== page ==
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Agencies 4 Growth Festival Logo

What Hollywood and the Oscars can learn from marketers in representing Latinos

Mexican actor Diego Luna in Rogue One: A Star Wars Story

Representation at the Academy Awards is drawing more attention from minority groups keen to see role models of their own descent on the big screen, Ana Valdez, executive director of the Latino Donor Collaborative (LDC) claims Hollywood has a lot to learn from the marketing industry which has grown to learn the growing importance of the “Latin Wallet”.

Hot on the heels of a two year #OscarsSoWhite protest campaign which threatened the Academy’s very existence if it could not start identify top work from black actors in particular, the LDC has applauded the inclusion of movies such as Best Picture winner Moonlight, Lion and Hidden Figures, but warns the Latino community is still being ignored.

Valdez said: “Hollywood has a lot to learn from the marketing community. Most major consumer good companies understand the power of the Latino wallet. They know they need Latinos to remain profitable.

“During the Super Bowl, we saw ads like those from 84Lumber and Coca-Cola that included diverse representations of Americans and Latinos. Bud Light even developed a Spanish-language ad that ran exclusively on Fox Deportes. Major brands like McDonald’s and Walmart regularly include Latinos alongside other American families in their marketing campaigns. They know where the money is and they’re not shy about courting us.”

A study commissioned by the body found that Latinos boast $1.3 trillion in spending power and poverty among this group is falling faster on average than any other demographic. In addition to being the US’ fastest growing demographic, of particular interest to the movie industry, Latinos filled 25% of all movie theater seats and represent 20% of the nation’s media consumers.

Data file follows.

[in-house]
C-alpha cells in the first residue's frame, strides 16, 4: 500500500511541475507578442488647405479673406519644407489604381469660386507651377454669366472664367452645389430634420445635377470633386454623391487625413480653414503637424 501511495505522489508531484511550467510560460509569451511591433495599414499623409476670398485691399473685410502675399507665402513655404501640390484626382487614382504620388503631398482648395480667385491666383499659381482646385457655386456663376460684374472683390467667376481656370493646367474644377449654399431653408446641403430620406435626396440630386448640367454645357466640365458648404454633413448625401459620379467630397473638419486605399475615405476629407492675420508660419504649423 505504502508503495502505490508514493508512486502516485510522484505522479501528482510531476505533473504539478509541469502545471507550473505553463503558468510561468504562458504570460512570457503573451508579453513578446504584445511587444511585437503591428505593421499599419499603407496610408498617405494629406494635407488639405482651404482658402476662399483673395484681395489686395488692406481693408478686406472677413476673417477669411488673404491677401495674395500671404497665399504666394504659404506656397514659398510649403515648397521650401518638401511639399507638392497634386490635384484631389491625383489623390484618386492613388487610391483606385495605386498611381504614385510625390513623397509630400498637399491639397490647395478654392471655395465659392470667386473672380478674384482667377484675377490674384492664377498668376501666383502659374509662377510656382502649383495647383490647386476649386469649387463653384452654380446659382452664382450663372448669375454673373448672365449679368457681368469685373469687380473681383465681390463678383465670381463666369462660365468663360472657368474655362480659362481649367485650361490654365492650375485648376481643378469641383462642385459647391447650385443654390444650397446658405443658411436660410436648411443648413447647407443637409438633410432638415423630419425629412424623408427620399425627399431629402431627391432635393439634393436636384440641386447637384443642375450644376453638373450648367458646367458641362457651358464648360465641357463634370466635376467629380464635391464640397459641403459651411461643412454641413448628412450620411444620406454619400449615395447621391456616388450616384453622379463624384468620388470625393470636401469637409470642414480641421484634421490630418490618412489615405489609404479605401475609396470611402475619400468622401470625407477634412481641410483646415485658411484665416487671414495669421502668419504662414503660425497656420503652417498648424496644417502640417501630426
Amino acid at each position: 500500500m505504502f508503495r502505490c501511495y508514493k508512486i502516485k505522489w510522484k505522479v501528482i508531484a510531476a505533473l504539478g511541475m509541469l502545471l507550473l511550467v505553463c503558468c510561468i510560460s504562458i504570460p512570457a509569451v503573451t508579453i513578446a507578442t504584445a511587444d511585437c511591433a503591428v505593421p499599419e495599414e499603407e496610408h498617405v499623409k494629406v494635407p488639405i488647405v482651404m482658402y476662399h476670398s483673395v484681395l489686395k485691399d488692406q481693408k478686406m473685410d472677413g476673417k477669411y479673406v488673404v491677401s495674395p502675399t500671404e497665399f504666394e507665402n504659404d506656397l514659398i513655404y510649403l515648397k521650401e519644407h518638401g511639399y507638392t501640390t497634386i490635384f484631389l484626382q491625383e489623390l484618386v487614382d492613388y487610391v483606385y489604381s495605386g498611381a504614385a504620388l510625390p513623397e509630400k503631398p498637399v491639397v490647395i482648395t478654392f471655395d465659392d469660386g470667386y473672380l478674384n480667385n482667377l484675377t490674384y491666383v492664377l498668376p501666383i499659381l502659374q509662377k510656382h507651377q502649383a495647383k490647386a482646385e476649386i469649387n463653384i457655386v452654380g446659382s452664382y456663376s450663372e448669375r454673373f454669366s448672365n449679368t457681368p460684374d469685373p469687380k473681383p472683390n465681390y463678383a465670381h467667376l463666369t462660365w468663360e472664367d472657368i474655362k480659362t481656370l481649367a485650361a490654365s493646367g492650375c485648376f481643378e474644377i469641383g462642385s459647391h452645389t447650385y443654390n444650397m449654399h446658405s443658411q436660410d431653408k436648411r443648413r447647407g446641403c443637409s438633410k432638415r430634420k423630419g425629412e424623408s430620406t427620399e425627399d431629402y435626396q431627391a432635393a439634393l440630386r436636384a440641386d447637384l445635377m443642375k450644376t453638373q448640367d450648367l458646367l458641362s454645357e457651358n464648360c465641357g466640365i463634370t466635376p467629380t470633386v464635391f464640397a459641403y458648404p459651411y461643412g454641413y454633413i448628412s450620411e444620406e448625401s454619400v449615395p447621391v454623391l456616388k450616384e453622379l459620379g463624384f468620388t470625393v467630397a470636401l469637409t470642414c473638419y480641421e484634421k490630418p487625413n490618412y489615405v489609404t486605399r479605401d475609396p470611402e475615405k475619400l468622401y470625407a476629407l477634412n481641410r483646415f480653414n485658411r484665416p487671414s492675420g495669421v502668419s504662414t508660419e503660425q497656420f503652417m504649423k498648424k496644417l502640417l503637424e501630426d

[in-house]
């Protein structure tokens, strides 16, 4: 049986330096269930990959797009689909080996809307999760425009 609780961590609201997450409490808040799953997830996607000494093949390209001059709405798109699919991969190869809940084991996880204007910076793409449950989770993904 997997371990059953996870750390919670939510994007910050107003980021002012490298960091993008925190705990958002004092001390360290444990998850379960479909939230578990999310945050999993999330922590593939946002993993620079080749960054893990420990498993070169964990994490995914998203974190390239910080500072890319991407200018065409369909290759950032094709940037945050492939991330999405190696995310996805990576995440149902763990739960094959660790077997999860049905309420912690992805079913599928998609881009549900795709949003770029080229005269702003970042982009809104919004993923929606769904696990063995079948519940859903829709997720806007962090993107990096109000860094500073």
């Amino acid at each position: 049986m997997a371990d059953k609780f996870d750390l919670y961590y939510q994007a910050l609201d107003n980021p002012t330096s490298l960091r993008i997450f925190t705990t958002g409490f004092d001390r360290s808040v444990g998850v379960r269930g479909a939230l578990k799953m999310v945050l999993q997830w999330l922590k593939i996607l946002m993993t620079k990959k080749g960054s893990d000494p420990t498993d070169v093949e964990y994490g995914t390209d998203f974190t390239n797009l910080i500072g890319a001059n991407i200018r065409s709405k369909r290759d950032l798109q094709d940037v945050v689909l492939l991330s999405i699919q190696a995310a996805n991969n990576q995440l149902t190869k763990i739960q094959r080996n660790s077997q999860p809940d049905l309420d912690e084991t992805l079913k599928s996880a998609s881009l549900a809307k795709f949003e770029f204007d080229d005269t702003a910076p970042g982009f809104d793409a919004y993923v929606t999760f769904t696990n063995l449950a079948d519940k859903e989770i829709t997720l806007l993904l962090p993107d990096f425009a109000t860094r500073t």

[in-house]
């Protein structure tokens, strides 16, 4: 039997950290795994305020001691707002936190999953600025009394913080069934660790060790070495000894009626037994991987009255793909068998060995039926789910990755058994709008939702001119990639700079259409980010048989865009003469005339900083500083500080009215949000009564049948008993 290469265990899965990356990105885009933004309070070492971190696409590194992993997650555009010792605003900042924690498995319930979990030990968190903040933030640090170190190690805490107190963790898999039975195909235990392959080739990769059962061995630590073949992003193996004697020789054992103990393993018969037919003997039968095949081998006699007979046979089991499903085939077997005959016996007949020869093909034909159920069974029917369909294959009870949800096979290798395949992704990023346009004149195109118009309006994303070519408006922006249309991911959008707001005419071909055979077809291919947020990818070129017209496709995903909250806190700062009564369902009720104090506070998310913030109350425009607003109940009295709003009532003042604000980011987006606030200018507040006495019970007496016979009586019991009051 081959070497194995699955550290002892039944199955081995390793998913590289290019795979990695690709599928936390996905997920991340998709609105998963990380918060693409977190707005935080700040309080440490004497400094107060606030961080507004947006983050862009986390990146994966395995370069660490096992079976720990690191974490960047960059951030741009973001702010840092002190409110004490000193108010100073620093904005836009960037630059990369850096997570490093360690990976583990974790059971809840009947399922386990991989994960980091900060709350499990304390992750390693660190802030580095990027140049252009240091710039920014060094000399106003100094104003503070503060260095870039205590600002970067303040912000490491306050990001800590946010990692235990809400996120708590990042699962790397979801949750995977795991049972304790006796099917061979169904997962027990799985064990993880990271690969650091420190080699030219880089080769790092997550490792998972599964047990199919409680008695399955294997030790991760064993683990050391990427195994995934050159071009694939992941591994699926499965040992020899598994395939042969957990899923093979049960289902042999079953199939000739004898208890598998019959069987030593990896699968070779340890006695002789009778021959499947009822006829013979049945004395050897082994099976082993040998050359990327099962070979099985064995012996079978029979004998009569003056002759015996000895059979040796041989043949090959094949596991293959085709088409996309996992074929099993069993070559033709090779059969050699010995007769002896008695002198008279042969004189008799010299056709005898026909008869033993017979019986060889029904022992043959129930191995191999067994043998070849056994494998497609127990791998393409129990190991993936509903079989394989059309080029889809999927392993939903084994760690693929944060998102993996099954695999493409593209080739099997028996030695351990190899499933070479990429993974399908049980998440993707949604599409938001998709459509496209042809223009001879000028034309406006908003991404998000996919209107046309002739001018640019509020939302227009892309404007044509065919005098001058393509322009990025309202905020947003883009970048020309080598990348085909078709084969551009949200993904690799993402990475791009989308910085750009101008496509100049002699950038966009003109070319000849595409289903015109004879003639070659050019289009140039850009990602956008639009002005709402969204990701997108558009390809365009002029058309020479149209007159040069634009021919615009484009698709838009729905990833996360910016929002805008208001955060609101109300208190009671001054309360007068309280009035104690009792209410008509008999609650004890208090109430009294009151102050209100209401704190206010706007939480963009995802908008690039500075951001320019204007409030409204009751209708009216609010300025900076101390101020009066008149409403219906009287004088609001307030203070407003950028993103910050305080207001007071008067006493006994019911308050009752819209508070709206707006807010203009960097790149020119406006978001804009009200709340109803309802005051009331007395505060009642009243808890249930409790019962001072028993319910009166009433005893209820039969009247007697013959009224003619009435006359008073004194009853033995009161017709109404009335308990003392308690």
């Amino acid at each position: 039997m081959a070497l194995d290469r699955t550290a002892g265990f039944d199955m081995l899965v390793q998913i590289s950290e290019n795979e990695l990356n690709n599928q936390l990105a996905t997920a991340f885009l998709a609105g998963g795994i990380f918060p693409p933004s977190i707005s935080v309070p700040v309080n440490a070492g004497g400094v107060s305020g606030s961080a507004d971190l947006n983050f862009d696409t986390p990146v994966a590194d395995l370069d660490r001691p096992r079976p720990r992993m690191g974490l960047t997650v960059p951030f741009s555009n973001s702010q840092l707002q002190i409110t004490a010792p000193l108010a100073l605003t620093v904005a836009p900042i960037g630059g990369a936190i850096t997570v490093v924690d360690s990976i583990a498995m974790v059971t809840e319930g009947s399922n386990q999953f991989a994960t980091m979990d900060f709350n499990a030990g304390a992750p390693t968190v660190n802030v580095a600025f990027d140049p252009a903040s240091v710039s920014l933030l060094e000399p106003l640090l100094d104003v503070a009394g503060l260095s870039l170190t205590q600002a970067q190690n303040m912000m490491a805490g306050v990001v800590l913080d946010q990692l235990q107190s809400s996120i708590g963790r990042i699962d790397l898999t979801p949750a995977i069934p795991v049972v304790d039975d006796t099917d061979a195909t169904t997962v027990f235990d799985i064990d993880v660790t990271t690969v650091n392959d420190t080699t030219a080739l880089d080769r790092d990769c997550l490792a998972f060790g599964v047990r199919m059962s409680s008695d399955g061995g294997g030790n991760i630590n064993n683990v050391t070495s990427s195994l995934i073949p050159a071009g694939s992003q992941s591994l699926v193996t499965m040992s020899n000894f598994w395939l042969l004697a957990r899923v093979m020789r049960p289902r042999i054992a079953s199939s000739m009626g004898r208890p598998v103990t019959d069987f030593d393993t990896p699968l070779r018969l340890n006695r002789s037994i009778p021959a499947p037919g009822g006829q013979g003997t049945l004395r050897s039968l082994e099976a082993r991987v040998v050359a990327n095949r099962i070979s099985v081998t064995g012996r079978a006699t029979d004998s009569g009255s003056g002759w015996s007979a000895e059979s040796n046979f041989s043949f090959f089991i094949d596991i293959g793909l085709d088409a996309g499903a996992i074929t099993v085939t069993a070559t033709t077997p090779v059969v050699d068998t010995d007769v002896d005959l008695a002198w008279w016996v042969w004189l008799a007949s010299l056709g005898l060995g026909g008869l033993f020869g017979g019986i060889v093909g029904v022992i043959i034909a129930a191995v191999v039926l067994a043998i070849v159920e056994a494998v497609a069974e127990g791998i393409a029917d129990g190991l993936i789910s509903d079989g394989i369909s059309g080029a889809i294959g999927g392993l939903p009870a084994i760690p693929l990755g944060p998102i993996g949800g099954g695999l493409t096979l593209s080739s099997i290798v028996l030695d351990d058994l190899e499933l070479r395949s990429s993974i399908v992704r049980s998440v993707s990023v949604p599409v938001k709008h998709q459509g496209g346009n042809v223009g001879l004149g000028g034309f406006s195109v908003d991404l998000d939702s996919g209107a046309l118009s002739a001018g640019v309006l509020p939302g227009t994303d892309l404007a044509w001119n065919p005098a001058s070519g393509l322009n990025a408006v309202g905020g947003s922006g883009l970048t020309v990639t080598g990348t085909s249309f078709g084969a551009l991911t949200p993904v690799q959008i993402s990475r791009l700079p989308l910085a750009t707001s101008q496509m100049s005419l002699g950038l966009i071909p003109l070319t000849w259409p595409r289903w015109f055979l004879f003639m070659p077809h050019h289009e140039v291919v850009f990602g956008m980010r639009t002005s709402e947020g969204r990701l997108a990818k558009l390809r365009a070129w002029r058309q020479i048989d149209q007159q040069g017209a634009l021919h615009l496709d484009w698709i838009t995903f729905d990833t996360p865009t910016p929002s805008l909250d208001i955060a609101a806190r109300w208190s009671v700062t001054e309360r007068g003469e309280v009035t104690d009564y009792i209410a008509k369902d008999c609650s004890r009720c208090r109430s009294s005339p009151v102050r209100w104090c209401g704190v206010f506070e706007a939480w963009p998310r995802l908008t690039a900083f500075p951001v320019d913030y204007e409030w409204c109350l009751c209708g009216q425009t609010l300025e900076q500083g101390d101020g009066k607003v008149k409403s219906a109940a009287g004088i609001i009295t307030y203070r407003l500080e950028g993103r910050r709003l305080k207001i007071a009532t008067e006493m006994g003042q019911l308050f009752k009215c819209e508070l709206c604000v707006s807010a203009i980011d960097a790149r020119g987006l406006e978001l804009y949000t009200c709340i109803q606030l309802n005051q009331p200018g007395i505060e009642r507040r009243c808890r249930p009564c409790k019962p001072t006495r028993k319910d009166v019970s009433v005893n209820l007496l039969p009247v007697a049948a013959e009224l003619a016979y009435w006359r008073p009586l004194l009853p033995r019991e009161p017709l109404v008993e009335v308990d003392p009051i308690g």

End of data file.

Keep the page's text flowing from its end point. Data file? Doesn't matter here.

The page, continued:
This year, Rodrigo Prieto, ‘Silence’ cinematographer and Lin-Manuel Miranda, were the only Latinos nominated for an Academy Award. Furthermore, a Latina has never won a Best Actress Oscar, a failing on the industry’s part, especially as “movies and television play such an important and significant role in how communities in the US are viewed,” argues Valdez. “There are many people whose only understanding of different races and cultures is through entertainment. If all they see are Latino stereotypes – or no Latinos at all – their perception of what we mean and contribute to American society will be seriously flawed.”

She plaudited the inclusion of Diego Luna in Rogue One: A Star Wars Story, where he pinned down a lead role and “even spoke in his own accent - it was a powerful statement for many Latinos to see a hero in a major blockbuster sound like them or like their family members”.

"Divisive political rhetoric and stereotyping within the halls of government certainly do not aid our cause, but it makes it even more important for Americans to see Latinos as we truly are.

"This is a problem that has to be addressed from the top. I would love to see heads of studios, talent agencies, and other organizations in the industry make clear commitments and set meaningful targets for inclusion of Latinos.

"We know they agree diversity is important, but it’s time for Hollywood executives to invest their values financially. It’s not just in front of the camera. We also think it’s important to make sure Latinos are included behind the scenes - in scriptwriting, production, within the talent and PR agencies. That’s where the conversations around these issues begin.

She concluded: "We have an important role to play in every facet of the industry. If Hollywood doesn’t recognize our worth, they’re missing out on a major opportunity."

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